In 2011, the Southern Africa Resource Watch (SARW) launched a regional monitoring effort to assess the physical, social and economic security risks, as well as the socio-economic, humanitarian and commercial conditions, faced by artisanal gold-mining communities in the provinces of North and South Kivu, Maniema and Orientale in the Democratic Republic of Congo (DRC). The research sought to answer two fundamental questions that have been asked for many years:
- Are illegally armed groups and militias still the most significant threat to artisanal and small-scale miners, who produce nearly all of eastern DRC’s gold; and
- How do government services respond to the most essential needs of artisanal miners?
During the research - which produced Conflict Gold to Criminal Gold: The new face of artisanal gold mining in Congo - the following key insights emerged:
1. Gold miners in the eastern DRC have not benefited from notable improvements in the broader economic and security context, which include the establishment of peace in most gold-mining areas, record-breaking gold prices on world markets; and the restructuring of government agencies, partly supported by the international community, to increase supervision and enforcement in all mining areas.
While most of the artisanal and small-scale miners who were interviewed no longer fear homicidal militias, they are now confronted with daily hordes of corrupt government officials, functionaries, and law-enforcement or security personnel, who all wrest illegal taxes and fees from the miners – in addition to straight bribes and extortions – without delivering any meaningful services in return. The situation is exacerbated by widespread ignorance of the laws in force.
2. Artisanal gold mining continues its 100-year-long history as one of the most important sources of income and the most powerful monetising instrument for the populations of the provinces of North and South Kivu, Maniema and Orientale. While gold is undeniably the economic lifeblood of the eastern DRC, the government of the Congo lacks any credible and reliable institutional presence, any statistical data, or any genuine plan to collect data. Inevitably, all policy implementation efforts for the informal gold sector are ineffective.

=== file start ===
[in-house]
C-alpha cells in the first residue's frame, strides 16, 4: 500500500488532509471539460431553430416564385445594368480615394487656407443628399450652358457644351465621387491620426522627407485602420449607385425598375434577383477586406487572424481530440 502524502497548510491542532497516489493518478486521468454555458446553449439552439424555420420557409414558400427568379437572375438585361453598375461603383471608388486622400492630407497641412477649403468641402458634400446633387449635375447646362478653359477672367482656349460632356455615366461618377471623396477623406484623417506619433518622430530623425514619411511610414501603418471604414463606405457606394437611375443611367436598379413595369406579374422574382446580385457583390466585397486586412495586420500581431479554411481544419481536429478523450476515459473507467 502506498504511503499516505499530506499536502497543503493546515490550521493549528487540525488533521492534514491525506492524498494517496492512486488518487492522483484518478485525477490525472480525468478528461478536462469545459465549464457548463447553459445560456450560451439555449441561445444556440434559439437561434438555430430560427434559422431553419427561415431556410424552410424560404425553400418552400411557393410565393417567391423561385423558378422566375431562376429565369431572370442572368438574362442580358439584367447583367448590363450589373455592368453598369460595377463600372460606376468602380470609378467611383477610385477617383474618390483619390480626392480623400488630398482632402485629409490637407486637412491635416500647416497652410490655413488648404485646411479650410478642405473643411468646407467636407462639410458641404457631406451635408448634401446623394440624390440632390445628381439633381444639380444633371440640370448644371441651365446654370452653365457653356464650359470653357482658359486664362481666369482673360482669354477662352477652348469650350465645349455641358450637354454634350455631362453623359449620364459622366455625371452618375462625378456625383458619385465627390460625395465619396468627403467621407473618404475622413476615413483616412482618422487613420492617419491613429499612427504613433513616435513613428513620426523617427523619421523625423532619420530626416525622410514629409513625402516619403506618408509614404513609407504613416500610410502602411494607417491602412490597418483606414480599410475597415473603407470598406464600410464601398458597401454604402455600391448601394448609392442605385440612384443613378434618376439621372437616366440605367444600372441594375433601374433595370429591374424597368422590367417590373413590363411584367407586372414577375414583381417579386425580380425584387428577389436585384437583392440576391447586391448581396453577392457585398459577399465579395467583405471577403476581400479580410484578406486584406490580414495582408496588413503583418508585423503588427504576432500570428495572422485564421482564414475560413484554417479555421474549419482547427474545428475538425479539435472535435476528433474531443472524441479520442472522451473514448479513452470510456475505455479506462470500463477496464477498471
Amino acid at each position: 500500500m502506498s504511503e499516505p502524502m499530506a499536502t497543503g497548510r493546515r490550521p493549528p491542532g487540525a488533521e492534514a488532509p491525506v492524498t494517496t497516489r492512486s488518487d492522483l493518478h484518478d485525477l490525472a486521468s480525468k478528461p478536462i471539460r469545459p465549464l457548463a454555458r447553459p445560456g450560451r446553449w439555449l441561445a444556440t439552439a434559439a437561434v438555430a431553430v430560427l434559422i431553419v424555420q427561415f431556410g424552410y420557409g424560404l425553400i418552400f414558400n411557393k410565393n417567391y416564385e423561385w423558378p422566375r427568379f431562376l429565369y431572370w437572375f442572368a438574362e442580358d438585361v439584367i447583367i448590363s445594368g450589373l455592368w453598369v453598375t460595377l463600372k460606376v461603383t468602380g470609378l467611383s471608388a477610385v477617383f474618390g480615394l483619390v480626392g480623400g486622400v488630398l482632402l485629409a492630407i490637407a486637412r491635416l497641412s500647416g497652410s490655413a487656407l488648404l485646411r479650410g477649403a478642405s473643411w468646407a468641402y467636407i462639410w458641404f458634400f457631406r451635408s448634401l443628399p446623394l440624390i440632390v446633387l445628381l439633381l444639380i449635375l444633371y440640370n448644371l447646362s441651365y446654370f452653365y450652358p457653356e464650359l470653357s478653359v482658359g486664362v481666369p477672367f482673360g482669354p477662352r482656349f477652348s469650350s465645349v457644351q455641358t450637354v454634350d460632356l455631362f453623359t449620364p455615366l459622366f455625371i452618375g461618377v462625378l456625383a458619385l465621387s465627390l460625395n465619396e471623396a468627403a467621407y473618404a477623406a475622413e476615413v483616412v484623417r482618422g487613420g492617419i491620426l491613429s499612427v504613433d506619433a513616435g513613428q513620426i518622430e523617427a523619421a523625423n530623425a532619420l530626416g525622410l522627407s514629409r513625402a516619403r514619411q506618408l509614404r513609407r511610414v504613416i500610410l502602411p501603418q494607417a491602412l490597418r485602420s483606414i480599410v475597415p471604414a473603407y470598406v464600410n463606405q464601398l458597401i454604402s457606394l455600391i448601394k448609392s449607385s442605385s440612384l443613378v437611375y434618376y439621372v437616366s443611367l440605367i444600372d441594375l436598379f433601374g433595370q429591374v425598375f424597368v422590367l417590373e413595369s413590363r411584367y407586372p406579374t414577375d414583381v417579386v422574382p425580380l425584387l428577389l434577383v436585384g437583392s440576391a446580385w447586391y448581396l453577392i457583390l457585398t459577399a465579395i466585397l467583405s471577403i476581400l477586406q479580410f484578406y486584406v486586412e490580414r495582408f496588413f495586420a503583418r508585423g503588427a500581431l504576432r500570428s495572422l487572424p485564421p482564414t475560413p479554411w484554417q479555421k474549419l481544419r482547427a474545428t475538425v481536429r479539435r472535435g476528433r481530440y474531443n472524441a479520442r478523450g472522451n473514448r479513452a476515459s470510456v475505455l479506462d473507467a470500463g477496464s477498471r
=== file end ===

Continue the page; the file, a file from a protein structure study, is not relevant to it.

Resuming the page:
3. The artisanal gold-mining communities of the Kivus, Maniema and Orientale are in the grip of a historic gold rush, complete with all the classic symptoms – chaotic migrations, poor sanitary and health conditions, dangerous mine excavation techniques resulting in frequent fatalities, increasing criminal exploitation of the entire process, and incalculable environmental costs. And while the exploitation of artisanal and small-scale miners continues, the identity of those responsible has now changed. They are no longer warlords and militia leaders but government administrators, members of the government’s military and security organisations, and many regional traders.
1. Stop the criminal exploitation of the gold-mining sector
The government must act to halt the increasingly criminal exploitation of artisanal and small-scale miners by a plague of government bureaucrats, officials and security agents – and end the illegal export of almost 100% of the gold produced in the east.
2. Provide adequate physical protection to miners
If the government provided adequate physical protection to artisanal and small-scale miners – by reallocating funds to support legitimate army regiments – gold production would increase and so would the sector’s impact on individual livelihoods and the region’s economy.
3. Protect artisanal and small-scale gold miners from racketeers
The government needs to tackle the racketeers, who are buying the miners’ gold at unfairly low prices and selling them food, tools and other merchandise at hugely inflated prices – and leaving them constantly digging for survival.
4. Reorganise or close SAESSCAM
The Service for the Assistance and Supervision of Artisanal and Small-Scale Mining (SAESSCAM) was established to support miners but its underpaid – or often unpaid – agents simply extort ‘taxes’, ‘levies’ and other ‘fees’ without providing any services in return. The government must totally restructure the institution or close it down.
With this project, SARW is contributing to the Congolese people’s search for peace, security and, in particular, economic stability. The project also demonstrates how civil society can assume a leadership role in the redevelopment of the DRC by providing original field-research and comprehensive analysis.
The SARW project is ongoing. Research teams continue to monitor and assess the general economic and trade conditions, as well as the security, labour, gender, health and environmental issues affecting artisanal and small-scale mining communities. The results of the ongoing research will be published in separate reports during the coming months.